With Big App Suspensions, Facebook Shifts Ad Policing Burden to Developers (Updated)
Last week, Facebook confirmed to us that they weren’t planning on revisiting the new Platform ad network policies related to user data any time soon. And based on multiple suspensions of large apps this weekend, Facebook showed that it’s not hesitating to enforce these policies either.
On Friday night, Facebook suspended a number of applications – including Familybuilder’s Family Tree (with 5.3 million monthly active users) and FamilyLink’s We’re Related (20.4 million monthly active users) – citing the following reason in the policy action email:
“Your application contains ads that link to landing pages completely unrelated to the content in the ad and thus are misleading.”
Following the suspension, Familybuilder CEO Ilya Nikolayev reached out to us to express his concern that the company was given no warning before its app was suspended. Nikolayev says the offending ad was eventually traced to one ad being shown by one ad network to users in one country (Canada), and that they would gladly have turned all ads off in order to identify the offending ad had Familybuilder been given the chance.
Platform ad networks have subsequently taken further action to shut down any ads that they fear may be subject to any issues. As it is, however, Facebook appears to be wanting to make it clear that developers partnering with ad networks that violate its policies will be suspended – even if the ad networks are only serving a very small percentage of offending ads.
As Paul Jeffries, head of Facebook’s Platform Policy team, wrote in the Developer Forums (emphasis added):
On July 28th we announced new advertising policies and said “[w]e’d like to remind you that you are responsible for all content within your application, and will be held accountable for any policy violations in ads appearing in your application, regardless of whether you have served them or they come from a third-party ad network. Facebook will enforce against developers and applications that include policy-violating ads — such as by imposing a temporary restriction on functionality or permanently disabling the application — as we do for other instances of policy violation.”
Since then we have been taking action when necessary. In addition to prior enforcements, recently some applications were temporarily suspended for running a high percentage of violating ads. These poor ads — even from a small number of applications — can diminish user confidence in all advertising, adversely impacting the entire Platform ecosystem. However, these apps were not permanently disabled, and assuming there are no other policy violations, will be restored in several days at the end of the scheduled suspensions. We do want to note that in some cases apps may be permanently disabled for ad violations.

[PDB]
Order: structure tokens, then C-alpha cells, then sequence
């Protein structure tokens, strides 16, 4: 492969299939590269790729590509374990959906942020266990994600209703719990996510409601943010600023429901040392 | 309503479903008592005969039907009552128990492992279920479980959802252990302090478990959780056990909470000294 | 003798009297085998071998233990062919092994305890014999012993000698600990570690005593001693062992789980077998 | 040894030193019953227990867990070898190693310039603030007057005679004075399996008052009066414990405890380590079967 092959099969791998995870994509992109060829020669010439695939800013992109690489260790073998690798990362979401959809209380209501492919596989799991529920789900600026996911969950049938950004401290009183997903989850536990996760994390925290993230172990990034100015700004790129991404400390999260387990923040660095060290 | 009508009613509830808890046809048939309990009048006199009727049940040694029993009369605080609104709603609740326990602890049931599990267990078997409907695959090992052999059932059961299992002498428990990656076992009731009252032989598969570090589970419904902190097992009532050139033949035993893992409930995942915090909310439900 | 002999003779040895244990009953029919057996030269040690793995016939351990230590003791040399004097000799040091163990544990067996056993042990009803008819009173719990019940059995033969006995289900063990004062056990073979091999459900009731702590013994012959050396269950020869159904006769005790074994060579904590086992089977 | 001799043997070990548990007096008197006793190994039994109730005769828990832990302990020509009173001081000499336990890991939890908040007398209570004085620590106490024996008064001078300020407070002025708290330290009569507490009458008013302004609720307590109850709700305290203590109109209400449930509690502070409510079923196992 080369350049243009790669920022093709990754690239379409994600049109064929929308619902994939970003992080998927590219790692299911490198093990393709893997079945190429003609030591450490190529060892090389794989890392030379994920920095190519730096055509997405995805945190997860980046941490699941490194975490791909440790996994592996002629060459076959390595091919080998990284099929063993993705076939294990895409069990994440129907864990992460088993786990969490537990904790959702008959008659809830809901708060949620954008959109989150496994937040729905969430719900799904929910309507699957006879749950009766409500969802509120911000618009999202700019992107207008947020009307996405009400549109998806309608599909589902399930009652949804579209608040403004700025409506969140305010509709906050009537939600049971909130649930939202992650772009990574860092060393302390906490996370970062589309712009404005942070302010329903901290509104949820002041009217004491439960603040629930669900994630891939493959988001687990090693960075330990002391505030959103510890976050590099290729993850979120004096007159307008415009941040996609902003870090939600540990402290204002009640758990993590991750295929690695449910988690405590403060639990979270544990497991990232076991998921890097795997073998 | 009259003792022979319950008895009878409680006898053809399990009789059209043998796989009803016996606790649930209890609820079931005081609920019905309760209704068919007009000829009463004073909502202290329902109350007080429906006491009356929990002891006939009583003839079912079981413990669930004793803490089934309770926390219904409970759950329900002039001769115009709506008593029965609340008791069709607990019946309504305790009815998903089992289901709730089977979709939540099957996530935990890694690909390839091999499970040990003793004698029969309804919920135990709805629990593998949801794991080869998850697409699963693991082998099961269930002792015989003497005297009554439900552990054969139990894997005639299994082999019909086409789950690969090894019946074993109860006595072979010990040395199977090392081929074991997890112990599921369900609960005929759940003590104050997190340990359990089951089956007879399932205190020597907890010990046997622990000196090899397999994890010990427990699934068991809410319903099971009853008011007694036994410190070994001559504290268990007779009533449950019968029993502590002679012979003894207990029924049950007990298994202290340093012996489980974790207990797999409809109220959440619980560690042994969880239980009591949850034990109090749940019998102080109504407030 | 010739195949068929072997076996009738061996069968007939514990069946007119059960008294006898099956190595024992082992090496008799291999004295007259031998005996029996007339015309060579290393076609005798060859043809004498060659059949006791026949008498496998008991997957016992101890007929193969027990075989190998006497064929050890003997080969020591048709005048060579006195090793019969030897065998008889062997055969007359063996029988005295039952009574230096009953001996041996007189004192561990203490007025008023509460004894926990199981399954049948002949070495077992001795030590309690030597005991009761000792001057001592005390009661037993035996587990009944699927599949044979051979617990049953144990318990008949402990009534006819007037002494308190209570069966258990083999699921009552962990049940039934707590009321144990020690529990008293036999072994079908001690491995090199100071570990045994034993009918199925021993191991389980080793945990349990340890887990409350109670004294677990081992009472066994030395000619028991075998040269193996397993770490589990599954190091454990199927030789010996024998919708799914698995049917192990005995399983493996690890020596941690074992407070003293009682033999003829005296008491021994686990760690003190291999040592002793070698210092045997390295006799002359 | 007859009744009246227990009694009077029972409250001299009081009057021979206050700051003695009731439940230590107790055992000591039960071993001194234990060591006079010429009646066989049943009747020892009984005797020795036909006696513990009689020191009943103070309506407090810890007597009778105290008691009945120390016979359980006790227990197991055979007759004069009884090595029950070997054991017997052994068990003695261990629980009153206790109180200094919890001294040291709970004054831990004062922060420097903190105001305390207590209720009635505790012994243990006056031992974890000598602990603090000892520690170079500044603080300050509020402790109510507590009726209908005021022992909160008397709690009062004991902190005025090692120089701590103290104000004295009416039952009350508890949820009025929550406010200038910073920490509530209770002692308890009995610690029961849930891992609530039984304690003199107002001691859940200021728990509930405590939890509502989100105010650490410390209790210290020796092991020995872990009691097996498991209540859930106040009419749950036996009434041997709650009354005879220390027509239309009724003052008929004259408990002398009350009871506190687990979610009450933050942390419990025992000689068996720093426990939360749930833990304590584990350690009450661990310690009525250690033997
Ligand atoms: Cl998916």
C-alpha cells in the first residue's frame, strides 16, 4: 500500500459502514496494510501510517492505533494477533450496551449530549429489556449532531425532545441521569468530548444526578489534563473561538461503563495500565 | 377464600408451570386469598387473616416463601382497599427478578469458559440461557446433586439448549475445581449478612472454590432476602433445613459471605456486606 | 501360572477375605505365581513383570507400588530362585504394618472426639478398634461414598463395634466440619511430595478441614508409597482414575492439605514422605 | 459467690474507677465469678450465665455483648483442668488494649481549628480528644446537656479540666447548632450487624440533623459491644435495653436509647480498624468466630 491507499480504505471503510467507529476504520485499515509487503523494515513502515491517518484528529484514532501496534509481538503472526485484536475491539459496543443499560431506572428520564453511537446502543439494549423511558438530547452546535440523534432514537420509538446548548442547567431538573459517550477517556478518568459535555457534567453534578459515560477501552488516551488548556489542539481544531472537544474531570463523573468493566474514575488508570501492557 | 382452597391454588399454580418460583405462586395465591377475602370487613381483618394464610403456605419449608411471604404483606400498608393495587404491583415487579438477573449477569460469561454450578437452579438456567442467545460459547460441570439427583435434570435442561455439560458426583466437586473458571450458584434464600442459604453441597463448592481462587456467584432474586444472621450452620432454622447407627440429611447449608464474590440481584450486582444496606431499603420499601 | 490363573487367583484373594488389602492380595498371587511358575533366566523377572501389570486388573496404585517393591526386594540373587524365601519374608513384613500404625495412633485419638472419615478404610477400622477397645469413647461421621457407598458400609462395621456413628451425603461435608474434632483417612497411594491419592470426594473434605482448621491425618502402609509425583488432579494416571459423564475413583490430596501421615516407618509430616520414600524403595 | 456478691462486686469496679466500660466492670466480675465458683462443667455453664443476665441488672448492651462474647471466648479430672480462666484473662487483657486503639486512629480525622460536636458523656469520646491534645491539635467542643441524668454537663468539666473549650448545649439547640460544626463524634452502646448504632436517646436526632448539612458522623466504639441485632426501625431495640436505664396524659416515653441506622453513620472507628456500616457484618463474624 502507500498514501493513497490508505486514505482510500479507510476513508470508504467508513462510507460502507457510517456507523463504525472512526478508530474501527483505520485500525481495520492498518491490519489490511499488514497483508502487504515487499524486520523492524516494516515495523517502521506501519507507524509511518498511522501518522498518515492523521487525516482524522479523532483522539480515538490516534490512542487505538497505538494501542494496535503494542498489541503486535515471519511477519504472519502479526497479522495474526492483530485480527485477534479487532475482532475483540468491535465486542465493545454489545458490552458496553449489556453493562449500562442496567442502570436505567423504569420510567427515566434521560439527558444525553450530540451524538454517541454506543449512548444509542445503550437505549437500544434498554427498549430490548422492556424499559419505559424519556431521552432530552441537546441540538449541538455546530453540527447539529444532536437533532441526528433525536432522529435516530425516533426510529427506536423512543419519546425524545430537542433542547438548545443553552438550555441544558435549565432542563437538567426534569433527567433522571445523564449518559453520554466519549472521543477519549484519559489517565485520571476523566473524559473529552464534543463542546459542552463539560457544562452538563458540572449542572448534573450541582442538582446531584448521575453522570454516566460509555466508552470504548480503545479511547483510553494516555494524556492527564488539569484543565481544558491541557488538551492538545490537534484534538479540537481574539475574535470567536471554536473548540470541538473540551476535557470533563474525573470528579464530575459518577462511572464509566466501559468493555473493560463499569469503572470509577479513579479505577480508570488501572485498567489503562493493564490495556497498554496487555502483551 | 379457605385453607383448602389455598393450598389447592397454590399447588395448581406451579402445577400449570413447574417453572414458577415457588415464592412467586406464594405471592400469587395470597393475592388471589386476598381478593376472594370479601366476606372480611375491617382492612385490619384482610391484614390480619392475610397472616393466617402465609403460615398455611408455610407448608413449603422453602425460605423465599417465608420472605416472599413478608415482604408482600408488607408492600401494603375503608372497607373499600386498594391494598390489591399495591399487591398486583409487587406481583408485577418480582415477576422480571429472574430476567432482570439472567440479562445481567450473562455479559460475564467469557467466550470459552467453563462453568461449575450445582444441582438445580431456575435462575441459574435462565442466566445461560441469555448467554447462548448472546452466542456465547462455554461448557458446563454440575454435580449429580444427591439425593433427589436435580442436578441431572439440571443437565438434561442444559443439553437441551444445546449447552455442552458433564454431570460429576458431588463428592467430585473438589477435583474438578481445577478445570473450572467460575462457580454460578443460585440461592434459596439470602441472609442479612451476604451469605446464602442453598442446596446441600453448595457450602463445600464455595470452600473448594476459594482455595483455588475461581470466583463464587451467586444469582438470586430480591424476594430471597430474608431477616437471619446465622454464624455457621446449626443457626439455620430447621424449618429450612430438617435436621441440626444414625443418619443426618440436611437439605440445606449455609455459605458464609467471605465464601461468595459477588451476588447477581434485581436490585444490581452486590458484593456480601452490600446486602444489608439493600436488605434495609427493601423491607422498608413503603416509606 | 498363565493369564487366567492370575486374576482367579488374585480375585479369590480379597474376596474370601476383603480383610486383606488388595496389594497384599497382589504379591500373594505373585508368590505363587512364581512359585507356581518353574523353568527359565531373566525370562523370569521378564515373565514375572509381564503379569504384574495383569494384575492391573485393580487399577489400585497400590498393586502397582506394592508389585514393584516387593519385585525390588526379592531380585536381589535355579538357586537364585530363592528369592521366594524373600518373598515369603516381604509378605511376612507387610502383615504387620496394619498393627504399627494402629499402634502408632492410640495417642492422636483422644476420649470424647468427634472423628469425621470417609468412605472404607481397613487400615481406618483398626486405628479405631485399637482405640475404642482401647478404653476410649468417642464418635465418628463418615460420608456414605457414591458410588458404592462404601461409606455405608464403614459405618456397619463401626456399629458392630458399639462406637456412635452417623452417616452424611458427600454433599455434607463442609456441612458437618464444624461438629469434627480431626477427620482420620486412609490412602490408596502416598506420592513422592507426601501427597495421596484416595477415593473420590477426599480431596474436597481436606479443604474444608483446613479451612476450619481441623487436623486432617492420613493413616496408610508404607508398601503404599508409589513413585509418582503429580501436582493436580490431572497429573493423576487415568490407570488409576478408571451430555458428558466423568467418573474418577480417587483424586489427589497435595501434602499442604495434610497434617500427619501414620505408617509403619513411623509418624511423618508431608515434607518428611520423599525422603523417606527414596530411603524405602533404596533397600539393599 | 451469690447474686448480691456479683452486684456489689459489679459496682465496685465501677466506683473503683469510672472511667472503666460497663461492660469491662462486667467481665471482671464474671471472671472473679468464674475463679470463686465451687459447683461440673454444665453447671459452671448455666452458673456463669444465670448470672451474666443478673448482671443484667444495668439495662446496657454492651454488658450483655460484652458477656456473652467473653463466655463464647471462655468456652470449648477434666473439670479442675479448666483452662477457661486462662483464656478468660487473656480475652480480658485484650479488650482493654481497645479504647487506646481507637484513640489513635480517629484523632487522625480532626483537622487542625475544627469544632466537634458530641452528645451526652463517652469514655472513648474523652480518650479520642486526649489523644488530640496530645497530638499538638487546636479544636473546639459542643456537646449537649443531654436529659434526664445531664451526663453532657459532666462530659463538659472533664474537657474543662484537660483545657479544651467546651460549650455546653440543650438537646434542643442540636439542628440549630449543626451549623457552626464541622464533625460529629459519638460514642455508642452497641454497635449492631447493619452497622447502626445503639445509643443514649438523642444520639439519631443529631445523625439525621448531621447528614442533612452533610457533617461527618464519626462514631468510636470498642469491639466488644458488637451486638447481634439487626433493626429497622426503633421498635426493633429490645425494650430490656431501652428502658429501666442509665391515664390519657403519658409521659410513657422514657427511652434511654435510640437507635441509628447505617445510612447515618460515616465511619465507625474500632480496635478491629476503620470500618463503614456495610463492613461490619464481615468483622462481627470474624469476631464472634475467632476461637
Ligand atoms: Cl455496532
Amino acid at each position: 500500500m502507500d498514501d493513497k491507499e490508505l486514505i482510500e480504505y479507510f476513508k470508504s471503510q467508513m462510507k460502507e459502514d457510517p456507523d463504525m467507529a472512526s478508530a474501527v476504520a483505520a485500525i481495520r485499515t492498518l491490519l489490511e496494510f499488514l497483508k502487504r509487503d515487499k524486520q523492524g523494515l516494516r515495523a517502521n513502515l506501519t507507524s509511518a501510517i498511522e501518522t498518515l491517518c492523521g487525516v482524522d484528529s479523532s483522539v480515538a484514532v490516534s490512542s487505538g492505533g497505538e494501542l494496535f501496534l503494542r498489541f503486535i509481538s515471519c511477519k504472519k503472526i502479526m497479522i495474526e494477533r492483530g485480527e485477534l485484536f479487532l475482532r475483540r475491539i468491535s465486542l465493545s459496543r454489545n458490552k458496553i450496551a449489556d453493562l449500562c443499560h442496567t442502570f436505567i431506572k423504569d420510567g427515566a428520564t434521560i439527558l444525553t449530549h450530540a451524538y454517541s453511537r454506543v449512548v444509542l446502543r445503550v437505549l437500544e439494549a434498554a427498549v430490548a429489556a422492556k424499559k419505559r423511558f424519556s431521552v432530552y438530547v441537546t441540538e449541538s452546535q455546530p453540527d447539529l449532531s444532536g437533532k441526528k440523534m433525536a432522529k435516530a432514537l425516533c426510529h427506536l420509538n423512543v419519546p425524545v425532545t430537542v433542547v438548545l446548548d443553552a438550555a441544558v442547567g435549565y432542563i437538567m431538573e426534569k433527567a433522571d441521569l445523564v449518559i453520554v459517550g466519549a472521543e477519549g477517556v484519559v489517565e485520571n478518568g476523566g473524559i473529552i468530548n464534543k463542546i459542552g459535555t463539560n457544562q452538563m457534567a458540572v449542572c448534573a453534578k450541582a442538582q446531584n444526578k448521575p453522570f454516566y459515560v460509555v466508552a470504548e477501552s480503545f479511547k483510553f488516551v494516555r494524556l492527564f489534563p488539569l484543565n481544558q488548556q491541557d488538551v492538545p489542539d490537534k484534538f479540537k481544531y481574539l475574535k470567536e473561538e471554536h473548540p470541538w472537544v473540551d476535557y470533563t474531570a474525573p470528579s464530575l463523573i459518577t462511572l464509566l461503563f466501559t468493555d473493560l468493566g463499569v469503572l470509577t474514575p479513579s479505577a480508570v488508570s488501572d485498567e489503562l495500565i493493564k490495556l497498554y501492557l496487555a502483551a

As we’ve mentioned, if you run ads from third-party networks, we encourage you to monitor those ads, and work with your providers to ensure compliance and high quality. Don’t run ads from networks you don’t trust or you catch violating the guidelines. You may wish to ask your network to explain how they protect you and users, whether they have a process for receiving ad complaints, whether they offer you transparency into the variety of ads they run in different locations, and whatever other assurances you as a publisher would like to demand in exchange for allowing access to space you are accountable for.
We’re excited about all the value you create for users and your dedication to building on Platform, and want to encourage monetization and your success. We’ll keep looking for ways to help. But remember that you are clients of the ad networks; they should be serving your needs. For the percentage of developers that are outsourcing your monetization and user experience to them, are they doing what you require for them to earn your trust and access to your users?
Paul C. Jeffries
Platform Policy Team
While Facebook has previously suspended ad networks for ads that violate Platform policies, it’s clear that Facebook is now shifting the burden to developers themselves to ensure that their ad network partners are within the bounds of Platform policy. This means that the ad networks will need to do a lot of work to convince developers that they’re monitoring their ads closely – many small developers simply don’t have the resources to monitor ad inventory from all their ad network partners around the world 24/7.
We’ll let you know as Facebook says more on these suspensions.
Update: A Facebook spokesperson issued the following comments on this weekend’s suspensions:
Since introducing updated policies for third-party ads on Facebook Platform in July, we’ve consistently taken necessary steps to ensure user trust is maintained with applications. As part of this effort, applications serving third-party ads that are not appropriate or put users at risk have been warned, temporarily suspended, and in rare cases disabled.
As part of an open platform with almost unlimited options for monetization, we believe it is the responsibility of both developers and ad networks to make sure the content running in applications is appropriate. We’re confident that the collective efforts to review third-party ad content will provide the expanded monetization and growth opportunities that come with a thriving platform ecosystem that users are excited to participate in.
We will continue to look for ways to provide best practices to developers and are interested in any feedback from the community on areas where we can help.